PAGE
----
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U.S. approves sale of jets and Patriot missiles to Switzerland

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The U.S. State Department has approved the potential sale of two types of fighter jets and several Patriot missile systems to Switzerland as the country modernizes its military, the Pentagon said on Wednesday.

On Sunday, voters of the neutral nation approved a referendum allowing the government to spend $6.46 billion on new jets as it seeks to replace its aging fleet of 30 F/A-18 Hornets, which will go out of service in 2030.

The Swiss government plans to decide next year among the Eurofighter from Airbus AIR.PA, the Rafale from France’s Dassault AVMD.PA, Boeing’s BA.N F/A-18 Super Hornet, or the Lockheed Martin LMT.N F35-A.

In a move that would ease the way for the export of either of the U.S. jets, the State Department approved the potential sale of 40 F-35A’s spare parts, munitions and training for a total estimates cost of $6.58 billion.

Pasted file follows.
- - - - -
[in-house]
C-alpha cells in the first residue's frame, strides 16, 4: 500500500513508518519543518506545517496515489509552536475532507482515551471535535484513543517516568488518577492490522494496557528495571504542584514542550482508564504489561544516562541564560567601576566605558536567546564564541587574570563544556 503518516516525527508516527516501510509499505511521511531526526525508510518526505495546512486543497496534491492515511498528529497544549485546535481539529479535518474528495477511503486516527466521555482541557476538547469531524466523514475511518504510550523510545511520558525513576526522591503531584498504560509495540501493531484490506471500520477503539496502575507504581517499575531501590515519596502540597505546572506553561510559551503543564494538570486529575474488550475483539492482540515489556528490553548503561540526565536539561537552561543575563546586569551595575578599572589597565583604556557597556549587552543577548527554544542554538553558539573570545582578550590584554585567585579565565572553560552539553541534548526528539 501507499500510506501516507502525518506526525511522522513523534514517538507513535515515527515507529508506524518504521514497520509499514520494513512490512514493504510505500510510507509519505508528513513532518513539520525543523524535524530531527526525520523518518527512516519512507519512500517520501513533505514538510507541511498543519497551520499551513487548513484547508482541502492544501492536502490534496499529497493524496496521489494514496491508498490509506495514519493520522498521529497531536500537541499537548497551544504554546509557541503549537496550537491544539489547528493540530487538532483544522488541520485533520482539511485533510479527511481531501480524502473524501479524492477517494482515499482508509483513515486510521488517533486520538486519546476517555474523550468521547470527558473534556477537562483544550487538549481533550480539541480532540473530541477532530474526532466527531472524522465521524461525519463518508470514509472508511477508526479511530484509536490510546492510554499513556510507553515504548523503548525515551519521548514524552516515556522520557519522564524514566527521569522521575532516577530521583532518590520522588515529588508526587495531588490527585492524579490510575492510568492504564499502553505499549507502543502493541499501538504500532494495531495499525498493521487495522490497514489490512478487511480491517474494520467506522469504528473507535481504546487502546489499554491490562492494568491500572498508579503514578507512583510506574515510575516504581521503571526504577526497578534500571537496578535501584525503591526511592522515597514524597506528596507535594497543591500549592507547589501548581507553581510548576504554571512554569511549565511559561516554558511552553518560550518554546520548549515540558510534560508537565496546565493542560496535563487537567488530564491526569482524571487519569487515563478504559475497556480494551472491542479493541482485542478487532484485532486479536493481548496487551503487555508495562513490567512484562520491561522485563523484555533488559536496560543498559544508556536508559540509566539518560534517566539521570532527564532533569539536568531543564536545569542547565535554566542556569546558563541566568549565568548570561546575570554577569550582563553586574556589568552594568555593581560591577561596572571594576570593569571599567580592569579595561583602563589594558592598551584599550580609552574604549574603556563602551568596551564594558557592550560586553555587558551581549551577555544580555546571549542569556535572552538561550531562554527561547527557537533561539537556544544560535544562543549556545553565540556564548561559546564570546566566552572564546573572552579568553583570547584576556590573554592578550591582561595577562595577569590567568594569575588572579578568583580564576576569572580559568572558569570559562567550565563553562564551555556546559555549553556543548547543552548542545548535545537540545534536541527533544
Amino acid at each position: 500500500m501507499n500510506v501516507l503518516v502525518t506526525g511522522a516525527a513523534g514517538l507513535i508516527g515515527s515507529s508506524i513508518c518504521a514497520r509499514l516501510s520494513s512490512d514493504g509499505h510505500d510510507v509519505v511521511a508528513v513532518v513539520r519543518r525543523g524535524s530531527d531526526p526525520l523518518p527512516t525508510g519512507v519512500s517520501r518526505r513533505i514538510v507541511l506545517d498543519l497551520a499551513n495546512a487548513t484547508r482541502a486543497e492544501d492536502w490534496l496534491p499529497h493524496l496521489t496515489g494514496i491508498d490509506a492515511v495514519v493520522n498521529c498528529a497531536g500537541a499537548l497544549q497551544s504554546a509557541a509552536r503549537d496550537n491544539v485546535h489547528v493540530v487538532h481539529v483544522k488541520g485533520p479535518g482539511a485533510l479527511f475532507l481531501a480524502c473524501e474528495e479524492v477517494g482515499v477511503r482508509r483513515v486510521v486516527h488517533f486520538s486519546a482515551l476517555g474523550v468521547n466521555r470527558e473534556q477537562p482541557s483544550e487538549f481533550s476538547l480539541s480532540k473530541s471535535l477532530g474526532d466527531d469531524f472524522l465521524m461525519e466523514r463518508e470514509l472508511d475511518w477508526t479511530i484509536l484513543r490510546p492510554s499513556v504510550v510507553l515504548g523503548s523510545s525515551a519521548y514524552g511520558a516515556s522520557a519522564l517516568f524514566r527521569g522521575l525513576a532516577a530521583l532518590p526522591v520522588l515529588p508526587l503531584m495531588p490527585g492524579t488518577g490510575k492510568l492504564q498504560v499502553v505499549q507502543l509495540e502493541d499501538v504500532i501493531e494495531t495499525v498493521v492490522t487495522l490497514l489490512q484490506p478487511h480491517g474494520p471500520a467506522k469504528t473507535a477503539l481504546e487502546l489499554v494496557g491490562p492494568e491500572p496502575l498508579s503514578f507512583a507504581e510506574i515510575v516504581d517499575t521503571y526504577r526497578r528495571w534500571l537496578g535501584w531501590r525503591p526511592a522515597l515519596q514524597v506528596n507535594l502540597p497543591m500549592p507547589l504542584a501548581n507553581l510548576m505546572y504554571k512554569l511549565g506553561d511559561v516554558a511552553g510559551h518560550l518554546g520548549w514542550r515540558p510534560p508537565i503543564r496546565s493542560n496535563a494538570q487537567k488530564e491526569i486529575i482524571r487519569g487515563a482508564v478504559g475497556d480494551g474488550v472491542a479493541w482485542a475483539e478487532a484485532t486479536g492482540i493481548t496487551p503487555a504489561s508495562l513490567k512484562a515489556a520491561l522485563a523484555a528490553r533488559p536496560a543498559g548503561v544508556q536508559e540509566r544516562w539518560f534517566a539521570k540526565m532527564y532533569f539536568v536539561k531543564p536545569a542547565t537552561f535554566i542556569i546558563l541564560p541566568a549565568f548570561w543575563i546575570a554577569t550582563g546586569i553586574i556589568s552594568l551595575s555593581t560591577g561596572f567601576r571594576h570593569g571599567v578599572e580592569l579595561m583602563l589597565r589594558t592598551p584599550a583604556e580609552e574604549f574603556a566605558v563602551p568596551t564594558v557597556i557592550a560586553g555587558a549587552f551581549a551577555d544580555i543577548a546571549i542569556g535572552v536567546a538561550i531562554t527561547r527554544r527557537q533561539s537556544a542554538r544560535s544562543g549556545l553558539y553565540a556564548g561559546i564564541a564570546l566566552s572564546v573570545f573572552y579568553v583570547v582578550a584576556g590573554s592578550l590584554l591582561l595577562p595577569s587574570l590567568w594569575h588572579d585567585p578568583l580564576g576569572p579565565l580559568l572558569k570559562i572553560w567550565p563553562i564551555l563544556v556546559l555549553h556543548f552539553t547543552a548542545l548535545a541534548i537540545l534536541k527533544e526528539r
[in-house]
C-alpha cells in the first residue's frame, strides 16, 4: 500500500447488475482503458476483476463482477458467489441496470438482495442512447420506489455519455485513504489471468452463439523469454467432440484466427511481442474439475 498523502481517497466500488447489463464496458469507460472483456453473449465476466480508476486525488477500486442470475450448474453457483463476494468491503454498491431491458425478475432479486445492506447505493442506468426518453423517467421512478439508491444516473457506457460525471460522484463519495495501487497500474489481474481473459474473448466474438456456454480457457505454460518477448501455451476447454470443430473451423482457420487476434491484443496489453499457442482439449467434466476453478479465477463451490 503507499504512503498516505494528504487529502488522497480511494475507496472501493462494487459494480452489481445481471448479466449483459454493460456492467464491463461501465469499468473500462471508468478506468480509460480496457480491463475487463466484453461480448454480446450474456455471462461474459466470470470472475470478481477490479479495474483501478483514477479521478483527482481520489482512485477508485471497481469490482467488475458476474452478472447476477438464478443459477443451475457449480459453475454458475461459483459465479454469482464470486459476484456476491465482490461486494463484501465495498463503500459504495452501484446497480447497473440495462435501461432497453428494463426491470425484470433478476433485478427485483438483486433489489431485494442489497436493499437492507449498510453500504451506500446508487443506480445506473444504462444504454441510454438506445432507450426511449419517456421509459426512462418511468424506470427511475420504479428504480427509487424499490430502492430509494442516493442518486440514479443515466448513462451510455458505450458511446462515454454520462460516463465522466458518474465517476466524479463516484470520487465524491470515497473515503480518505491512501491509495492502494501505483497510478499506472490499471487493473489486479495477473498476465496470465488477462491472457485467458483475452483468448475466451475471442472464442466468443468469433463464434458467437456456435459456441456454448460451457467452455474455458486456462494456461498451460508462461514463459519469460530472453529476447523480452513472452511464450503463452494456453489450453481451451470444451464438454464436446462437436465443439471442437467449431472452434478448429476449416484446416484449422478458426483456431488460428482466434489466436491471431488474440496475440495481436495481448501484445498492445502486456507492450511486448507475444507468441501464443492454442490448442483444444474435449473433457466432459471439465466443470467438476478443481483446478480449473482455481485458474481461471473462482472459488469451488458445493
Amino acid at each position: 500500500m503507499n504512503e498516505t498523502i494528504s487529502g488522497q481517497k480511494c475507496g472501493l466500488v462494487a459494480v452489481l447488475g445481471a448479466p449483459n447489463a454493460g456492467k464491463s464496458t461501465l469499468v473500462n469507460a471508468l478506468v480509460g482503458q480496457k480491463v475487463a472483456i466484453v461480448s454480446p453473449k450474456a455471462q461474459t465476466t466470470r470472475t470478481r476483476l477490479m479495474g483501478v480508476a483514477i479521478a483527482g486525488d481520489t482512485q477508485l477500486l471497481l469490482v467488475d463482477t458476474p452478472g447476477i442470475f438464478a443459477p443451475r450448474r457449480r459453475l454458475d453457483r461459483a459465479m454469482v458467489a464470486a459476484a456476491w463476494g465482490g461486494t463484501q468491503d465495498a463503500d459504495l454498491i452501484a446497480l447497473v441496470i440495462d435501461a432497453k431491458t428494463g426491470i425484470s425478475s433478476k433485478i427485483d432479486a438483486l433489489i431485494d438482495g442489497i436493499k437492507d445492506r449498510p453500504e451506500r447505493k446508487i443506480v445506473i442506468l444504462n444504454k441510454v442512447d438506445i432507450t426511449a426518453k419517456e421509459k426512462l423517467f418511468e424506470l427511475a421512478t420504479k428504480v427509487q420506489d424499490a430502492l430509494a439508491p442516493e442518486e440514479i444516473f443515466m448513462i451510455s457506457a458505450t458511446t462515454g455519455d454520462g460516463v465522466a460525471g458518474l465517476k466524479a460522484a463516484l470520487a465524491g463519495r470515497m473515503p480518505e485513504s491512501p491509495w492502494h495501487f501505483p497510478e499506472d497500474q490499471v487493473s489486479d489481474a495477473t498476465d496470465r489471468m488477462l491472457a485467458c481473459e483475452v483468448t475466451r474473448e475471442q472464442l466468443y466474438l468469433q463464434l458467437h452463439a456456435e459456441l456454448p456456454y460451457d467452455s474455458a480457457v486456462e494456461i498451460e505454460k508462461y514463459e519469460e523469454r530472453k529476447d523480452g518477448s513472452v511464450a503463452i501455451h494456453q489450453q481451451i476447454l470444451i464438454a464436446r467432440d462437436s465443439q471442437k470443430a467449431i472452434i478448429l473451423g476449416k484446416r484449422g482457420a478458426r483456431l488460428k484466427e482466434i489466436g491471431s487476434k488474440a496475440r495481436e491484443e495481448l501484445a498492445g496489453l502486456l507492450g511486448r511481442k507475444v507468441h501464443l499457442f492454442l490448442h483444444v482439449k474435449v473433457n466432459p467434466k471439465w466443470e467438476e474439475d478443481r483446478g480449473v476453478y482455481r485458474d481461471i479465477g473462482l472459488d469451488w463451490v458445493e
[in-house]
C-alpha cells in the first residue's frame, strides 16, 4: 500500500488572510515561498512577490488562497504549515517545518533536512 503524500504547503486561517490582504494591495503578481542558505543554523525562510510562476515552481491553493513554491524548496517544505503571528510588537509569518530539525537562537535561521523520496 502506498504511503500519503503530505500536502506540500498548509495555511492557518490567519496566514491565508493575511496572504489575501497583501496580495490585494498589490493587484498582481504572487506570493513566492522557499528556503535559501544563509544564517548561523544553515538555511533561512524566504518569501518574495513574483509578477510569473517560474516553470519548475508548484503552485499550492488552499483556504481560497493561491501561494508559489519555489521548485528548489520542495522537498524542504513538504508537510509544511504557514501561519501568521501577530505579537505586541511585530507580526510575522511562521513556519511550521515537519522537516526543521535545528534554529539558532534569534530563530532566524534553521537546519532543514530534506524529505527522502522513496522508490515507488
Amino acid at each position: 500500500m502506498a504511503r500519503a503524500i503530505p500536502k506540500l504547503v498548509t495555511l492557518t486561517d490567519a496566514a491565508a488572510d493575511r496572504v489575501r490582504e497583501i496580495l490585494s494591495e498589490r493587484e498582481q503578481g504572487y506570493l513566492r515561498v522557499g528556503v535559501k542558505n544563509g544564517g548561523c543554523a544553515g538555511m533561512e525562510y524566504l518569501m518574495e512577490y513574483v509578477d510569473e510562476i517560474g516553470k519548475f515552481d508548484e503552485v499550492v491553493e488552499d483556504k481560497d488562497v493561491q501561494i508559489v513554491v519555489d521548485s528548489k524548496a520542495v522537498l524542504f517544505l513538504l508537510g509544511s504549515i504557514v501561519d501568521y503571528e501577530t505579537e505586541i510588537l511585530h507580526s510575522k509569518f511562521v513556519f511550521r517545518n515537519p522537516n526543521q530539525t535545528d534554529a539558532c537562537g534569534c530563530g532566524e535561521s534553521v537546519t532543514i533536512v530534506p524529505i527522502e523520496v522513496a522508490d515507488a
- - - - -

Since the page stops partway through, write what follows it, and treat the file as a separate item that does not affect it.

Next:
The State Department also approved the potential sale of 40 F/A-18E/F Super Hornet jets, spares munitions and training as well as related equipment for an estimated cost of $7.45 billion.

The notification process alerts the U.S. Congress that a sale to a foreign country has been approved, but it does not indicate that a contract has been signed or negotiations have concluded.

In addition, the State Department approved the potential sale of five Patriot missile systems and related equipment for an estimated cost of $2.2 billion. Raytheon Technologies Corp RTX.N makes the Patriot system.

The Pentagon’s Defense Security Cooperation Agency notified Congress of the possible sale.

The aircraft would replace Switzerland’s aging fleet of 30 F/A-18 Hornets which will go out of service in 2030.

Switzerland last fought a foreign war more than 200 years ago and has no discernable enemies.

Voters six years ago rejected the purchase of Gripen jets from Sweden. In 1989 a proposal to scrap the country’s entire army got 35 per cent of voter support.



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